tundra headquarters -- new toyota tundra information



Dimensions & Volumes
4wd System.


Trim levels.
Cab choices.
Fancy, and not so fancy, options.


Slam-proof tailgate.
Back-up camera.
TRD Off-road package.


Tundra warranty.
Safety ratings.


Exhaust System Upgrades
Cold Air Intakes


Tundra Sales Figures
Annual Tundra Sales Figures


The Tundra's brakes are excellent -- standard power assisted, 4 wheel ABS keeps you in control under hard braking - even while cornering or in bad-weather conditions.  Electronic Brake Force Distribution compensates for a heavy load by applying more brake power on the wheels that need it, keeping your truck from twisting and turning as it brakes. Brake Assist helps you quickly step on the brake pedal in panic situations (this is especially helpful while towing a heavy trailer).  13.9 inch diameter ventilated rotors up-front, 13.6 ventilated in the back are larger than most competing vehilces, and even larger than brakes found in 3/4 and 1 ton trucks.  Dual piston calipers clamp onto your rotors quickly and firmly. It's a race-car type set-up that makes towing and hauling safer. Tested by Edmunds.com, a 2007 Tundra Double Cab 4x4 Limited had a 60mph to 0mph stopping distance of 131 feet, nearly 15 feet better than the best selling F150.  top


BREAKING NEWS -- Toyota has confirmed that they will be offering a diesel Tundra in the near future. Our prediction is that Toyota will begin offering a 2010 Tundra Diesel in late 2009. Toyota also announced that they will NOT be developing a hybrid Toyota Tundra, despite many comments to the contrary.

There are three engines to choose from, but only one we think you should buy.  Their is a 4.0L V6, but unless you're buying a simple 2wd regular cab, it's too puny for this big truck.  The 4.7L V8 is adequate, but it's very limited in terms of performance in the mountains and towing, with only 271hp and 313 ft-lbs of torque.  We like the 5.7L V8 -- lots of power, but it has the exact same fuel economy rating as the 4.7L.  How?  Because the standard transmission with the 5.7L is a six-speed, you get an extra tranny gear to make the engine more efficient.  That, and the 5.7L has dual VVT-i for better breathing.  Unless the up-front cost is an issue, get the 5.7L. The extra money spent on this more powerful engine will get you higher resale value when it's time to sell or trade-in.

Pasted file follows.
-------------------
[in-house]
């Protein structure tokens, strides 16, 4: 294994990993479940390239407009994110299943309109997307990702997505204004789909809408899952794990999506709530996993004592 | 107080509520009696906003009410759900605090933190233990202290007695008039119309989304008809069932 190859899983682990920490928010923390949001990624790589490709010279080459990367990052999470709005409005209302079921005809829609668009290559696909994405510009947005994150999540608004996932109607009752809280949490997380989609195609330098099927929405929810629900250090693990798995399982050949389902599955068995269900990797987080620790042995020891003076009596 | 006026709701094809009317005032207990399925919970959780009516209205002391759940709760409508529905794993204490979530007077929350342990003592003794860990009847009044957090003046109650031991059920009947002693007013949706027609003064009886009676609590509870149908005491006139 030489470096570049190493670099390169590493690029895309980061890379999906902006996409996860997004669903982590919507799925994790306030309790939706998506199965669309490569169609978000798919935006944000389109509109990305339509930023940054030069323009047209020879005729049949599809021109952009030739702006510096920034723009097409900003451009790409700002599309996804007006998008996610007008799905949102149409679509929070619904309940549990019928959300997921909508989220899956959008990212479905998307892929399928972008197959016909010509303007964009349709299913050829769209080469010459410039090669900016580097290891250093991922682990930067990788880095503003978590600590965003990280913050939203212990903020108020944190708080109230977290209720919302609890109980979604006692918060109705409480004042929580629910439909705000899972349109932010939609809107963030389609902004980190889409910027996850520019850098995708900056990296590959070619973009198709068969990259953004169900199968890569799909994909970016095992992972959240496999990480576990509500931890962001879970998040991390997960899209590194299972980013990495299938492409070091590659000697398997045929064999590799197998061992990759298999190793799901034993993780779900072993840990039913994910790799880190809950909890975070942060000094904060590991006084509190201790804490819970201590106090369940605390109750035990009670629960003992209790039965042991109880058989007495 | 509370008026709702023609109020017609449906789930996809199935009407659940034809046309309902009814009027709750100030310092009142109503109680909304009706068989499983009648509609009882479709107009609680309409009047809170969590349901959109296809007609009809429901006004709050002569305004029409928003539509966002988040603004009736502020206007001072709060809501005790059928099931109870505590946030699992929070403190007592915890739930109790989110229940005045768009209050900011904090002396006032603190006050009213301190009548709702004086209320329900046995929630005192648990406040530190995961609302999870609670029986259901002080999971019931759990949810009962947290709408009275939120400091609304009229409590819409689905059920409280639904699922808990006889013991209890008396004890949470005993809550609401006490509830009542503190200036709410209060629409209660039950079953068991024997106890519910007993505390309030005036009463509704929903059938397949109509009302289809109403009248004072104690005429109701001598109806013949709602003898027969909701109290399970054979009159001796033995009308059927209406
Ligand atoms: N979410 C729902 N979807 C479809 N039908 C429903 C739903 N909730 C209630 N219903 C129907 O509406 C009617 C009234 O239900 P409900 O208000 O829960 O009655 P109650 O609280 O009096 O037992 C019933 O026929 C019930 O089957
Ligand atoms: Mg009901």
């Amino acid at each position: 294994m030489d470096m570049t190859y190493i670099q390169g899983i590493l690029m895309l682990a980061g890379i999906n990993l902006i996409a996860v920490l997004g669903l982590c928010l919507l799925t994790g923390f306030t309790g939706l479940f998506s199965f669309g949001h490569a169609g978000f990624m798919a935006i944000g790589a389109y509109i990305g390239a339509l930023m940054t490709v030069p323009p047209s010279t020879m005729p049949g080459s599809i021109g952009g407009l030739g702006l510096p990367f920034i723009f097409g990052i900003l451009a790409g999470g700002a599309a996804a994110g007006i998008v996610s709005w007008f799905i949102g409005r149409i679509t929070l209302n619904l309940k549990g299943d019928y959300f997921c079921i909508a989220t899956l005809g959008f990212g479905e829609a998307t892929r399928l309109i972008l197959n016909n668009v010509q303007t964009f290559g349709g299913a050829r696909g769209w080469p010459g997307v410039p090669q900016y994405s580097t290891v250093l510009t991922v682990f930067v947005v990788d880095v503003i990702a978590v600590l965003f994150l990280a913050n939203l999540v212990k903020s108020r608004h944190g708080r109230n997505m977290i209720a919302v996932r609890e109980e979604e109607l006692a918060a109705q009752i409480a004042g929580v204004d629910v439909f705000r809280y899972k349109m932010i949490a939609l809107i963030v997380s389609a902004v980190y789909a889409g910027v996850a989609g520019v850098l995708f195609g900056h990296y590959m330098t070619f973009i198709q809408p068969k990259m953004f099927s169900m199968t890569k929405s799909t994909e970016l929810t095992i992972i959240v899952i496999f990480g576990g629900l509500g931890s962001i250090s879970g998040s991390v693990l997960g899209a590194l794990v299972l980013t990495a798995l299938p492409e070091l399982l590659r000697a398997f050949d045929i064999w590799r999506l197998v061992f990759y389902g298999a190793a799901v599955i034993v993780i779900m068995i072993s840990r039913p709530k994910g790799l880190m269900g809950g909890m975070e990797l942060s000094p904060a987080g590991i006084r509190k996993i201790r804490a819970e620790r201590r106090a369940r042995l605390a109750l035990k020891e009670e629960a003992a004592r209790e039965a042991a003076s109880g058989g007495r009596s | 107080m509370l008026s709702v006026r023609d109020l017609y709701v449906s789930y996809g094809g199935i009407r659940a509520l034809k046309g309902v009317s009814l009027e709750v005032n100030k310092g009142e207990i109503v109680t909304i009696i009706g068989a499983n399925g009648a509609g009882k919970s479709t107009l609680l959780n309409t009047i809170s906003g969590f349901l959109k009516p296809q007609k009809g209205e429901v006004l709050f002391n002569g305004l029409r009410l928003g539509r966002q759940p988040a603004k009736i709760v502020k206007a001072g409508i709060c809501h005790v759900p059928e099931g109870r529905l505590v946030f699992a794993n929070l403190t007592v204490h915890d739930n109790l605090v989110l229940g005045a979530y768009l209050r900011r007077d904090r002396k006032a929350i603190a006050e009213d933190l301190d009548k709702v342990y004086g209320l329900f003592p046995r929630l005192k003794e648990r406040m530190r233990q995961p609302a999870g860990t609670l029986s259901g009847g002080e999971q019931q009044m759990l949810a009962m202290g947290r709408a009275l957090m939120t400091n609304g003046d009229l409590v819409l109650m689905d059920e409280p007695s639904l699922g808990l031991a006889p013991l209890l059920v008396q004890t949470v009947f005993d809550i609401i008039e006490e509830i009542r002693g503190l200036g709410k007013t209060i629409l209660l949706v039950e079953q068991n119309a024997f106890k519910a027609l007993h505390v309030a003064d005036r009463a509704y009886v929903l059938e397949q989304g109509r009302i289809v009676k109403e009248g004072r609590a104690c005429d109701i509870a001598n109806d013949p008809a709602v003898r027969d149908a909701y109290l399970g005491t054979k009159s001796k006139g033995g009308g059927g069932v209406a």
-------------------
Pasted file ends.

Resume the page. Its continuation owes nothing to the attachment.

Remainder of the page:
Only two, and you really don't have a choice here.  The 5spd auto comes standard with the 4.0L V6 and the 4.7L V8.  The superior six-speed is standard and only available with the 5.7L V8.  Both the five speed and the six speed have fairly low gear ratios, due in large part to the aggressive rear differential gearing (4.10 is standard).  The six-speed automatic is definitely the stronger of the two -- it's rated over 2000lbs higher for towing.  Oh yeah, BTW, the max tow rating is 10,800lbs if you have a 5.7L V8 in a 2wd Regular Cab...which sounds like a fast little truck.  Not that we condone racing, but think of the possibilities... top

dimensions and volumes


The biggest Tundra available, surprisingly, is the Double Cab Long Bed 4x4, which is 248 inches long (a little less than 21 feet), about 80 inches wide, and 76.2 inches tall (about 6' 5"). If your garage will hold a DC Long Box, then you're good to go.  The CrewMAX 4x4 is only 229 inches long (or 19 feet), with the same width and height.  Coincidentally, the Double Cab standard length bed has the same dimensions as the CrewMax.  Bottomline:  For most people, the Tundra will fit in the garage.  If you're not sure, you can always ask to take it home and check first.


The Tundra's fuel tank holds 27 gallons.
The Tundra uses 7 quarts of 0W20 or 5W20 oil.

4wd system

Toyota's 4wd has always been well-designed.  The new Tundra is no different, offering a two-speed transfer case with ratios of 1:1 (4wd hi) and 2.6:1 (4wd lo).  The transfer case and all associated drivetrain components are backed by a 5 year 60k mile warranty. top


BREAKING NEWS -- The new Toyota Tundra has an issue with "Bed Bounce". Basically, at highway speeds the Tundra's bed is susceptible to a sort of vigorous harmonic bouncing. The best explanation of the problem is to read our Tundra bed bounce post and watch the Tundra bed bounce videos. Toyota has yet to acknowledge the problem or to devise a solution. Having said that, the issue probably effects less than 5% of all Tundra owners. Our advice is to test drive the truck on your local concrete highways to see if it will be an issue for you.

In our opinion, the only question mark surrounding the new Tundra (other than some polarizing styling ques, like, uh, the tail-lights) would be the frame.  We've read that the frame is basically a beefed up unibody (as opposed to a more traditional body on frame).  It has ladder supports, and the front portion is fully boxed.  We think it will be good enough, but to be honest the domestics still have the edge here. Both Chevy and Ford offer fully boxed frames.  However, since Toyota has made a quality product for the last 30 years, we're inclined to give them the benefit of the doubt here. top